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Sunday, July 14, 2024

Travel tech: Africa needs a unique approach

Travel tech: Africa needs a unique approach

The prevailing message throughout conversations at the Web in Travel conference held at Cape Town’s Innovation City last week was that technology has the power to transform the travel industry. But whether it’s AI, e-commerce, or payments technology being deployed in Africa, it will require unique thinking to cater for its various markets and customer demands.

Christian Bombrun, CEO of Digital Platforms for MTN, said 287 million people accessed the Internet through mobile in Africa. With good network coverage, which is growing “super-fast” in Africa, and smartphone penetration of 55%, mobile connectivity dominates in the African market.

This dominance is also reflected in mobile service providers’ foray into other digital services such as financial services and marketing.

While mobile is definitely king, Bayo Adedeji, CEO of Wakanow, Nigeria’s largest online travel platform, said in the African market, operators still needed to consider a hybrid business model in which people had the ability to shop online, but also to deal with a real person. “45% of our transactions originate online but people want to see who they’re paying.”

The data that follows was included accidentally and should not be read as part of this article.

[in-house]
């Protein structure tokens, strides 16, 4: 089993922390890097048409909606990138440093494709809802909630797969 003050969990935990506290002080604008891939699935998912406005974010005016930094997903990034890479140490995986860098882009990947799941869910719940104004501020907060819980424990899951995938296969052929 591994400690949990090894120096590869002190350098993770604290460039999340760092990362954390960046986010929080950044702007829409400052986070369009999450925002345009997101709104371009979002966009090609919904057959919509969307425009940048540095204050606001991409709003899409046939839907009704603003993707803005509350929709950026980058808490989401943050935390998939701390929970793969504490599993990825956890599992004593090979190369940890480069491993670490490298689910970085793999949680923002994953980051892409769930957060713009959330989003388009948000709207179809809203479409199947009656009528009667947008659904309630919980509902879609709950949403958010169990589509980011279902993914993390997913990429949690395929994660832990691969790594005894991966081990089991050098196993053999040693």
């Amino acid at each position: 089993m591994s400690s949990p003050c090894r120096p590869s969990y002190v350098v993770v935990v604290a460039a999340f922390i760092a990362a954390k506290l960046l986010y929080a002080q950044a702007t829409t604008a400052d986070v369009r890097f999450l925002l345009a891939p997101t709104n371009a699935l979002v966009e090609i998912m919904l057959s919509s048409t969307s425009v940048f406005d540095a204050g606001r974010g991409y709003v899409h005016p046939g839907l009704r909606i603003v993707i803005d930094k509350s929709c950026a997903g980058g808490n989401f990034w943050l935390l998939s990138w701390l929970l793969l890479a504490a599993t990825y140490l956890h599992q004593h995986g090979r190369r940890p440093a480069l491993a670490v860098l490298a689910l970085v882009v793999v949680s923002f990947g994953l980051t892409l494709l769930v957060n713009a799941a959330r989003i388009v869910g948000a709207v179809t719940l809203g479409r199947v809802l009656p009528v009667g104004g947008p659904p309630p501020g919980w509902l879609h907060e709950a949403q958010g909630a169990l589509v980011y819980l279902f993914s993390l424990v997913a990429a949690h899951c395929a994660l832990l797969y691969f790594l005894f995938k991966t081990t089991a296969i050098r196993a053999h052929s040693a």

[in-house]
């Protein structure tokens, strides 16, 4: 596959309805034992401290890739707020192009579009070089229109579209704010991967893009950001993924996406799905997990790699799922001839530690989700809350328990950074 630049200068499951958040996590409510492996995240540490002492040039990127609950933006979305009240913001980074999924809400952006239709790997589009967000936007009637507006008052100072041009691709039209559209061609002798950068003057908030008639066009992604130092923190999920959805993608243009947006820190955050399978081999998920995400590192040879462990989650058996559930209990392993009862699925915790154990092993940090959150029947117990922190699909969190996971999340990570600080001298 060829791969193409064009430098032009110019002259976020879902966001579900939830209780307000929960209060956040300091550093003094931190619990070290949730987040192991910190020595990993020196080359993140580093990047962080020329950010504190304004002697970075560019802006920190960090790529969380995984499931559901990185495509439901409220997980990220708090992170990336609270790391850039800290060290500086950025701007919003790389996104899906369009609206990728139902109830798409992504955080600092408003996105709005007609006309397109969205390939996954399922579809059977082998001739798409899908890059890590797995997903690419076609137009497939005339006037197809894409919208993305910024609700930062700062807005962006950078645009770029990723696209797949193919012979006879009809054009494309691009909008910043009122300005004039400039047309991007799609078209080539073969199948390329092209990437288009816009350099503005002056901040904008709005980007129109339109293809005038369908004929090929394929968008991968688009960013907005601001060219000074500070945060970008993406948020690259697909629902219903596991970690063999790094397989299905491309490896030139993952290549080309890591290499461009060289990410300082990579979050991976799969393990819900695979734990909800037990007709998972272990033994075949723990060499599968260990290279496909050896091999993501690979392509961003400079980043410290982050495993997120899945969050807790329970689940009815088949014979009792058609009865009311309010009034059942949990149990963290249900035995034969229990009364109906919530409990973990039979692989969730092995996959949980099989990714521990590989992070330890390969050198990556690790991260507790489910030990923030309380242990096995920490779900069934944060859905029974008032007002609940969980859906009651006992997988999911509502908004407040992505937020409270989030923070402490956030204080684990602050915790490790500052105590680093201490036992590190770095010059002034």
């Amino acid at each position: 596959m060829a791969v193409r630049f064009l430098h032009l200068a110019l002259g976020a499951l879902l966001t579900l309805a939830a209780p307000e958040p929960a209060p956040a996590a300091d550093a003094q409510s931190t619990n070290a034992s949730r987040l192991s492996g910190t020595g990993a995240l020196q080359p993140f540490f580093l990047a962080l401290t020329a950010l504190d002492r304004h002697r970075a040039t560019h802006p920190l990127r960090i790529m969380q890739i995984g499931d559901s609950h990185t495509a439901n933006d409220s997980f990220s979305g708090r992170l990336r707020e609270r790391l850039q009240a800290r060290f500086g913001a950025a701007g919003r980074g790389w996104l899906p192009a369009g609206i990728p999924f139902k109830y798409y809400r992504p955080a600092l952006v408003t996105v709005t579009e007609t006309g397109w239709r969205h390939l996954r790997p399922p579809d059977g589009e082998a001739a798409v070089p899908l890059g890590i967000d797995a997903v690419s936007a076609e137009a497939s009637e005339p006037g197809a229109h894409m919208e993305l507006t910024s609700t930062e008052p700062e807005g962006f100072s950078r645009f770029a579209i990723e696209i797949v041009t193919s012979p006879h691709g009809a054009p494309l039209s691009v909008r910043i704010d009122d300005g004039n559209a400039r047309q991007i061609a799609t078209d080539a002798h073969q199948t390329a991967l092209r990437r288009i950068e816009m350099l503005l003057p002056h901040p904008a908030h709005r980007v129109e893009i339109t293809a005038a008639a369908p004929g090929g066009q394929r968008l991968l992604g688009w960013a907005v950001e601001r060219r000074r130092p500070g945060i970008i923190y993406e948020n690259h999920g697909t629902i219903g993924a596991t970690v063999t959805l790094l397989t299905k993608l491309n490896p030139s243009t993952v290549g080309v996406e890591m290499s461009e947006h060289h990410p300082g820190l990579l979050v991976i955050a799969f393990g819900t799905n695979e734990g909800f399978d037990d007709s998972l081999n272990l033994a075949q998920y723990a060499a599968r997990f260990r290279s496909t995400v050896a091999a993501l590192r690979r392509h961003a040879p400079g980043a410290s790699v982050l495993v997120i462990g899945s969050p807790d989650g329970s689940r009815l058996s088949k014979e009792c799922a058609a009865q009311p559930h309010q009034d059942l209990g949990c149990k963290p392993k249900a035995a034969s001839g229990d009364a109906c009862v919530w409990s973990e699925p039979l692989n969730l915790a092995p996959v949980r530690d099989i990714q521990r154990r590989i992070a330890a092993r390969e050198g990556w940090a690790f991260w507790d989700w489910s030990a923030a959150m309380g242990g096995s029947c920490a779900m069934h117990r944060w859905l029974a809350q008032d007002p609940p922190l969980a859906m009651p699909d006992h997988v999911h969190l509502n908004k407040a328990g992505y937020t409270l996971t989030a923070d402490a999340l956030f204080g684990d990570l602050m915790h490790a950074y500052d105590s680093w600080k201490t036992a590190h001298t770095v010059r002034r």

Expedia’s global Path to Purchase research found that, in the 45 days leading up to travel, 80% of travellers used an online travel agency, 61% used a search engine, and 58% used social media for inspiration.

But, added Adedeji: “In Nigeria, which is the second-largest market in Africa, only 20% of customers are online.” Ease of payment is also a major issue, with just 4% of his customers paying by card.

Jonathan Smit, founder of payments platform Payfast, said in South Africa e-commerce was still not the predominant way of doing business.

“If you had to guess what percentage of commerce happens online, in South Africa it’s only 3% and that’s a fairly developed market.”

In other emerging markets, household income has played an important role in the growth of online travel.

Ross Veitch, CEO of online booking platform Wego, said: “In China, across South East Asia and India, the real key for travel generally, and online travel specifically, to take off was when incomes went above $10 000 per household per year. In the African context, you’ve got the added complexity of really poor (air) connectivity across the continent so people are paying more to travel.”

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